This organization is dedicated to the preservation of the Eastern Hemlock, Tsuga canadensis, a tree species threatened by an introduced insect, the Hemlock Wooly Adelgid or "HWA". Throughout the Appalachians, entire forests of this tree have been destroyed and HWA is now well established in Cherokee and Nantahala National Forests where most trees are in severe decline. Many are near death including the giant 300-400 year-old Hemlocks of the Citico and Kilmer-Slickrock Wilderness Areas and Great Smoky Mountain National Park (GSMNP). Although many trees within the park have been treated, the national forest wilderness areas remain almost entirely unprotected.
Efforts to establish biological control through the use of predator beetles are underway but many feel that the Hemlocks will be lost long before biological controls become effective. But we can "buy time" by preserving trees through the use of systemic insecticides applied to the tree roots, a practice widely used in GSMNP even in remote wilderness areas.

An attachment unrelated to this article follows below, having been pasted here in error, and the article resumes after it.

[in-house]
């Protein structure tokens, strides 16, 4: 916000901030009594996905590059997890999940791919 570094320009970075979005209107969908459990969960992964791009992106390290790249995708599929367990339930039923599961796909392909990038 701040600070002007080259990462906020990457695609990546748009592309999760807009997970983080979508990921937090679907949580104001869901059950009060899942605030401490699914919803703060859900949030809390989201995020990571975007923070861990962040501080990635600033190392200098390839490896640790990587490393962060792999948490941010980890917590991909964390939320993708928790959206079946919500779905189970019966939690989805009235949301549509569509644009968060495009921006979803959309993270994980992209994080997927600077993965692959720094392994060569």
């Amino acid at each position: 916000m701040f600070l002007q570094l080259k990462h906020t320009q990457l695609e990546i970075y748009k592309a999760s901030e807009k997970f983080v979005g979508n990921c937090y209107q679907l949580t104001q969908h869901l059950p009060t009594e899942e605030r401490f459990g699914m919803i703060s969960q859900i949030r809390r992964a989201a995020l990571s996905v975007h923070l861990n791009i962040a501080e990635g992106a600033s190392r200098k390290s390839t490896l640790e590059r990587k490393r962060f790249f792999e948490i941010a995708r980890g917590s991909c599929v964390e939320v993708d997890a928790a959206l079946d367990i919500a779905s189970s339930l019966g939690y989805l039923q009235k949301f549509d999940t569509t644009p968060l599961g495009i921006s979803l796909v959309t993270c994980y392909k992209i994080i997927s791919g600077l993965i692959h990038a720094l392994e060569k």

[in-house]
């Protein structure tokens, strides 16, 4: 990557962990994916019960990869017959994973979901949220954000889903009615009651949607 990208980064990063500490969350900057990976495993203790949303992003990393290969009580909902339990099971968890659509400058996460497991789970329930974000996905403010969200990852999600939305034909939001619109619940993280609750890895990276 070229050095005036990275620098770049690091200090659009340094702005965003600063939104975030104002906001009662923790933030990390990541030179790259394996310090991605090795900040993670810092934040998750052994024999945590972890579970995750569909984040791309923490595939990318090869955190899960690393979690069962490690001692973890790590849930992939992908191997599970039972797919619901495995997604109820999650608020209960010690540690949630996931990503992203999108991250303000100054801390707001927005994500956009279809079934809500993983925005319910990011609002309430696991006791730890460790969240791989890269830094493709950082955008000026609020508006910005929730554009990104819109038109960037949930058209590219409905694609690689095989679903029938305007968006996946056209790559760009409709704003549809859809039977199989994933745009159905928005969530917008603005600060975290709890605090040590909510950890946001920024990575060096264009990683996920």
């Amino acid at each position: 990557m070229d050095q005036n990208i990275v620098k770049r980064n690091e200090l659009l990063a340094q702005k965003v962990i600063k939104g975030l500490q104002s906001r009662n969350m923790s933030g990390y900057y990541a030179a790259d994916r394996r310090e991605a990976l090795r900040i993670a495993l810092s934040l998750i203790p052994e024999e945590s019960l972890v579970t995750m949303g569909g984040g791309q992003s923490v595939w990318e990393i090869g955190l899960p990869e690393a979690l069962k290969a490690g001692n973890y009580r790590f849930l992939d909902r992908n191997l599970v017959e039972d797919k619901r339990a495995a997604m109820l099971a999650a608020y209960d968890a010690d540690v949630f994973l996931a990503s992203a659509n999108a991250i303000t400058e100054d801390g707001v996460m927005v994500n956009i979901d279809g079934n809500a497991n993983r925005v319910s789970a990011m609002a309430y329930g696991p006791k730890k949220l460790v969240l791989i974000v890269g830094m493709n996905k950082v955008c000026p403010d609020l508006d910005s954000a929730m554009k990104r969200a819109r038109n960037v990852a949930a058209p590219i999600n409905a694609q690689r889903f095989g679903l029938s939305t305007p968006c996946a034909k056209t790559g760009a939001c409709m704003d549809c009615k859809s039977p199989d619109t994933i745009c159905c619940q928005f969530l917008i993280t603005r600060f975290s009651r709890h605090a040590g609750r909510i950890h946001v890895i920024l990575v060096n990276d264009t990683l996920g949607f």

This organization will work to ensure the preservation of at least a small number of intact old-growth Hemlock stands within the wilderness areas and other public lands of Tennessee and surrounding states. This can be accomplished by the following means:
Raise public awareness of the problem
Encourage the US Forest Service and state agencies to treat for HWA within the wilderness areas and other old-growth stands